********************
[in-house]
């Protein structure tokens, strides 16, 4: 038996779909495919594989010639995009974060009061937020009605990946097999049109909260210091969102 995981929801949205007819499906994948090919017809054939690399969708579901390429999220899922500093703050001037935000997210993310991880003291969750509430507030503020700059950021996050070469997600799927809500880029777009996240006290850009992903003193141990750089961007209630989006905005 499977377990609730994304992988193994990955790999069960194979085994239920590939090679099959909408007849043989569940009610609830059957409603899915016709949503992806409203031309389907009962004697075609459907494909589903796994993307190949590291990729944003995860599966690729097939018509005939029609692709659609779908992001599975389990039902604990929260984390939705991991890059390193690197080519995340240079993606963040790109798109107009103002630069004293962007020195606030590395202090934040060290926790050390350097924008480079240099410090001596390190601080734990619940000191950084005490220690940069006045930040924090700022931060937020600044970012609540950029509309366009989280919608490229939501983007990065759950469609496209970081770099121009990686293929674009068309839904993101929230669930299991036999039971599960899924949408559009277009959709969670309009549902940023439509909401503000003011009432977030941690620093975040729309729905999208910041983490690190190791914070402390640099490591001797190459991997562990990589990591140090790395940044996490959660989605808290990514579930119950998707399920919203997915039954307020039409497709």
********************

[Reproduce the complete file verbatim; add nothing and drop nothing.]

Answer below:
[in-house]
């Protein structure tokens, strides 16, 4: 038996779909495919594989010639995009974060009061937020009605990946097999049109909260210091969102 995981929801949205007819499906994948090919017809054939690399969708579901390429999220899922500093703050001037935000997210993310991880003291969750509430507030503020700059950021996050070469997600799927809500880029777009996240006290850009992903003193141990750089961007209630989006905005 499977377990609730994304992988193994990955790999069960194979085994239920590939090679099959909408007849043989569940009610609830059957409603899915016709949503992806409203031309389907009962004697075609459907494909589903796994993307190949590291990729944003995860599966690729097939018509005939029609692709659609779908992001599975389990039902604990929260984390939705991991890059390193690197080519995340240079993606963040790109798109107009103002630069004293962007020195606030590395202090934040060290926790050390350097924008480079240099410090001596390190601080734990619940000191950084005490220690940069006045930040924090700022931060937020600044970012609540950029509309366009989280919608490229939501983007990065759950469609496209970081770099121009990686293929674009068309839904993101929230669930299991036999039971599960899924949408559009277009959709969670309009549902940023439509909401503000003011009432977030941690620093975040729309729905999208910041983490690190190791914070402390640099490591001797190459991997562990990589990591140090790395940044996490959660989605808290990514579930119950998707399920919203997915039954307020039409497709």